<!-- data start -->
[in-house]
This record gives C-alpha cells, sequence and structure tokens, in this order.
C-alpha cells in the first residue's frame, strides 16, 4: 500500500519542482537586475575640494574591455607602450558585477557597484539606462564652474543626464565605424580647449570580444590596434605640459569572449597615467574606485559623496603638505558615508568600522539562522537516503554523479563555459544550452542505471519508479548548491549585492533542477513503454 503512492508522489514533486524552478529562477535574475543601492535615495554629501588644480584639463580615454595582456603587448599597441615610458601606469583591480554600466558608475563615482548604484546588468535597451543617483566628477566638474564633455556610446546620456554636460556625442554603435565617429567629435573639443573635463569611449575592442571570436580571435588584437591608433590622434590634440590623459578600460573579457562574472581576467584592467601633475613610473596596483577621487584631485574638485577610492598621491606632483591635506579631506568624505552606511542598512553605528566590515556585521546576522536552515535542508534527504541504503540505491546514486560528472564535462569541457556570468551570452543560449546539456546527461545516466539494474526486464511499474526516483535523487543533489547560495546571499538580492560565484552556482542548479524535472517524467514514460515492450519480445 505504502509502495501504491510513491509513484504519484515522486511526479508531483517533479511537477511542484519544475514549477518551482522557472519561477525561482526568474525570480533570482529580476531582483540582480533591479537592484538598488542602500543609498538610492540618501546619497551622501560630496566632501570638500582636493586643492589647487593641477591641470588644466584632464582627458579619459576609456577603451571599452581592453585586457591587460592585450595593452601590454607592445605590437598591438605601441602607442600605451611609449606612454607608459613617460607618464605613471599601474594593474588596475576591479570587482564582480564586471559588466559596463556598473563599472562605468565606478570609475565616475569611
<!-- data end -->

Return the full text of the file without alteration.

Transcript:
[in-house]
This record gives C-alpha cells, sequence and structure tokens, in this order.
C-alpha cells in the first residue's frame, strides 16, 4: 500500500519542482537586475575640494574591455607602450558585477557597484539606462564652474543626464565605424580647449570580444590596434605640459569572449597615467574606485559623496603638505558615508568600522539562522537516503554523479563555459544550452542505471519508479548548491549585492533542477513503454 503512492508522489514533486524552478529562477535574475543601492535615495554629501588644480584639463580615454595582456603587448599597441615610458601606469583591480554600466558608475563615482548604484546588468535597451543617483566628477566638474564633455556610446546620456554636460556625442554603435565617429567629435573639443573635463569611449575592442571570436580571435588584437591608433590622434590634440590623459578600460573579457562574472581576467584592467601633475613610473596596483577621487584631485574638485577610492598621491606632483591635506579631506568624505552606511542598512553605528566590515556585521546576522536552515535542508534527504541504503540505491546514486560528472564535462569541457556570468551570452543560449546539456546527461545516466539494474526486464511499474526516483535523487543533489547560495546571499538580492560565484552556482542548479524535472517524467514514460515492450519480445 505504502509502495501504491510513491509513484504519484515522486511526479508531483517533479511537477511542484519544475514549477518551482522557472519561477525561482526568474525570480533570482529580476531582483540582480533591479537592484538598488542602500543609498538610492540618501546619497551622501560630496566632501570638500582636493586643492589647487593641477591641470588644466584632464582627458579619459576609456577603451571599452581592453585586457591587460592585450595593452601590454607592445605590437598591438605601441602607442600605451611609449606612454607608459613617460607618464605613471599601474594593474588596475576591479570587482564582480564586471559588466559596463556598473563599472562605468565606478570609475565616475569611